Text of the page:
WAR II HOME FRONT
by Archie P. McDonald, PhD
|The first of the "Where
were you when..." questions I can answer concerns the Japanese attack on Pearl
Harbor, December 7, 1941.|
I had just begun the educational process at
Averell Elementary School in Beaumont. That big Philco radio that focused the
living room prior to the advent of television told us that war had found us. I
remember my grandmother crying softly and the strained countenances of my mother
and aunt, though I really did not understand why.
The next four years
provided more memories of WWII. Lets see, now. Do you remember:
books issued by the OPA to every member of the household necessary to purchase
such commodities as shoes and sugar. No ration stamp, no purchase, at least legally,
but of course some unscrupulous individuals participated in a "black market."
The purchase of meat required "red points," dime-sized red plastic disks that
equated to so many points per pound allowed;
"A" or "T" stickers in auto
or truck windshields, indicating the amount of gasoline allowable for that vehicle.
And it cost about 20 cents per gallon;
War Bonds, Series "E," the $18.75
deducted from Daddy's paycheck that purchased a document worth $25 in ten years,
and the little books we school kids filled with a stamp every week, at ten cents
a stamp, until we, too, had helped pay for the war and put a little nest egg aside.
We didn't care that this was the government's way to finance the war and slow
inflation, but we did anticipate the agonizingly slow compounding of the interest;
V-Mail, or victory mail, letters received from servicemen overseas that had
been photographically diminished to lessen the load of hauling so many letters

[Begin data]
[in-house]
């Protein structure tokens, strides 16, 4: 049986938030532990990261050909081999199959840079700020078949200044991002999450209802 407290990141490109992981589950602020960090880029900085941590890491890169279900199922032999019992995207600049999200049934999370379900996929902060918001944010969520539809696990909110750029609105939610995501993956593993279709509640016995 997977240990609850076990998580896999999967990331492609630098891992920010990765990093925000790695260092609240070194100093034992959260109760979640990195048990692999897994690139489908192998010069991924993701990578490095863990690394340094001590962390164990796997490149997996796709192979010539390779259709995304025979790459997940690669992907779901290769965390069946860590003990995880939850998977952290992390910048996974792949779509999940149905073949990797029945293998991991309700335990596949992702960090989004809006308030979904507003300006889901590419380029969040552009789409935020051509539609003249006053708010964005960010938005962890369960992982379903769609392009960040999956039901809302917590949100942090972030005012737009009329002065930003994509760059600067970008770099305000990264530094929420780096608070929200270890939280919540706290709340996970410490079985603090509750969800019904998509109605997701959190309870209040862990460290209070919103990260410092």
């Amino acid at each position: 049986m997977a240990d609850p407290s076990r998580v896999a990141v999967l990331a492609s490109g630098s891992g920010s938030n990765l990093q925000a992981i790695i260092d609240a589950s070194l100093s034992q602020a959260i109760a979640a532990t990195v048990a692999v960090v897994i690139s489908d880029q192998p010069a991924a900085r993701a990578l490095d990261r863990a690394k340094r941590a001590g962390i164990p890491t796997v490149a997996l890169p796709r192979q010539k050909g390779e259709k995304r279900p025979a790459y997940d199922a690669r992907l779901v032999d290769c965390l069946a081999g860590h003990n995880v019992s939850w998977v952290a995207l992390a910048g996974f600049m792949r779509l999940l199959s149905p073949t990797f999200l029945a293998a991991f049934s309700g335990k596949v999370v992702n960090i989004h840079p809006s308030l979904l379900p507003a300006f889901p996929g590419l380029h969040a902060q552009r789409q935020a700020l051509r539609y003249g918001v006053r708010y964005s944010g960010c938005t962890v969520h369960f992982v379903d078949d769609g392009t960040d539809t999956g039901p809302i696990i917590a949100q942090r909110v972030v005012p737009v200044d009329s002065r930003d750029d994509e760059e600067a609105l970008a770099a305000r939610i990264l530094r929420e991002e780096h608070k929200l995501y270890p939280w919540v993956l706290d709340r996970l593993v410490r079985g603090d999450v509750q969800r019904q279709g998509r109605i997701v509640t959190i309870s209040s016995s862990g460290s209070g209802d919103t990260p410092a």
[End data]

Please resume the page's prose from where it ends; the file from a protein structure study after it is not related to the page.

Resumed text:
from America's millions of men in far-flung duty stations. And marvel of marvels,
they traveled all that way without a postage stamp;
Scrap drives of
everything from rubber -- the first - to all metals, newspapers, even animal fat
saved from cooking. I remember pulling my wagon door to door collecting newspapers
to be turned in for reprocessing, but I don't remember ever hearing the word "recycling."
I also remember searching for discarded cigarette packages so we could separate
what we called "tin foil" -- probably aluminum -- used to seal the pack for freshness,
rolled it into balls, and turned it in. I also remember lines outside stores on
the one or two days per week that cigarettes were available for purchase;
Blackouts -- when the siren sounded, lights were "cut off" and if any had
to be illuminated, blankets covered all windows lest the air-raid warden, usually
a neighbor empowered to patrol the area, knocked to issue the warning that we
were aiding feared but never appeared German bombers.
What I donąt remember
is much complaining about these inconveniences. America had a different vision,
Published with permission
A syndicated column in over 40 East
(Archie P. McDonald is Director of the East Texas Historical
Association and author or editor of over 20 books on Texas)
More World War II